Events that kicked my writing bum (Melissa Robbins)

Merry Christmas Eve to you all!

I've been a writer since childhood, but when this month's topic came up, four events stuck out in my mind. In college, I took three English classes. My first two teachers hated my work. I learned the concept of subjectiveness early on and the fact that I'm not a non-fiction writer. Although my third English teacher didn't like my writing either, he called me into his office and said I should try this, this, and this. For the life of me, I can't remember what he said or even his name, but the fact that my teacher took the time to help me did wonders for my passion to write.

Fast forward to almost a decade later. My son, Duncan was born with heart defects and remained in the NICU for five weeks. With a new baby and a two year old, writing was put on the back burner, but now I had plenty of time to write. After spending a vacation in Scotland the year before, a story and characters started forming. While my mom watched Emma in the afternoons, I sat in Duncan's hospital room and wrote about a WAAF in WW2. Her background and name are different than the Wren in my stories today, but Jack, my cheeky fighter pilot, never changed his ways, much to the delight of the rest of us.

A couple of years later, my writing had stalled again. My story was going nowhere and I gave up on it. Not my characters, though. Finding the time to write seemed impossible. Then one day after starting a new plot with the same characters, I discovered Fran, a fellow Irish dancer was also a writer. I hadn't found anyone to share my story with that I wasn't related or married to before. I was thrilled. We exchanged first chapters and Fran gave me that kick in the pants I needed to start writing again.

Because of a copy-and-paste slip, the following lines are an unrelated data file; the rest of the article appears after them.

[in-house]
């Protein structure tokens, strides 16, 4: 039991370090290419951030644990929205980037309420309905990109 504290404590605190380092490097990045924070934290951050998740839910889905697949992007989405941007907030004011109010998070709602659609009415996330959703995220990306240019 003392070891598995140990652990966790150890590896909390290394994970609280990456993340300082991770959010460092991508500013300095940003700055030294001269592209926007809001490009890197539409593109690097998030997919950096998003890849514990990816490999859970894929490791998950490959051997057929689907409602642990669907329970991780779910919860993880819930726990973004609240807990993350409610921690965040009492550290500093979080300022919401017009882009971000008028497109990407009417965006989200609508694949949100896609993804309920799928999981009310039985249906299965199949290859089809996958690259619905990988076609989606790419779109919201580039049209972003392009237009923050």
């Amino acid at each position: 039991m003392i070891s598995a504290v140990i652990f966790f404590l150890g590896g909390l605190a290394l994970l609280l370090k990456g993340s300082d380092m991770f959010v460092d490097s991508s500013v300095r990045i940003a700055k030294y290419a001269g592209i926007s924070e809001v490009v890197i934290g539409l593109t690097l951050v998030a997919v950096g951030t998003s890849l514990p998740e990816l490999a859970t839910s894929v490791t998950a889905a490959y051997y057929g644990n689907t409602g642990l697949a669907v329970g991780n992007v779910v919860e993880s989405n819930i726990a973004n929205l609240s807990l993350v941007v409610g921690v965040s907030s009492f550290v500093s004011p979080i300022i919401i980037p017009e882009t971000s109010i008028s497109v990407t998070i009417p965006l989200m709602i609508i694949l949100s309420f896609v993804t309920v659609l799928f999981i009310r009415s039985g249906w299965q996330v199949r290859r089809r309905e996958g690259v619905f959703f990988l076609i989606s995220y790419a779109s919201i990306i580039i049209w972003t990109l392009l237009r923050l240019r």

I can't remember how long after that that my computer died and I lost everything I wrote. I know. I learned my lesson. As Fran can attest to, the loss was probably a blessing in disguise. My story was in third person, but since I had to start all over again, I tried first person and found my voice.

My fourth event, fifth if you count the computer crashing, was when I joined Sisters in Crime and WARA. I decided that year I wanted to be a serious writer. I finished that story I spent years working on. Writing is a pretty solitary life. The critiques and encouragement I receive from fellow writers help me immensely both with my writing and in life in general.


Reese Mobley said...

You definitely learned your lessons at the school of hard knocks! WARA gained a wonderful writer and good friend the day you joined. Merry Christmas and Happy New Writing year to you and yours!

Melissa Robbins said...

Thanks, Reese!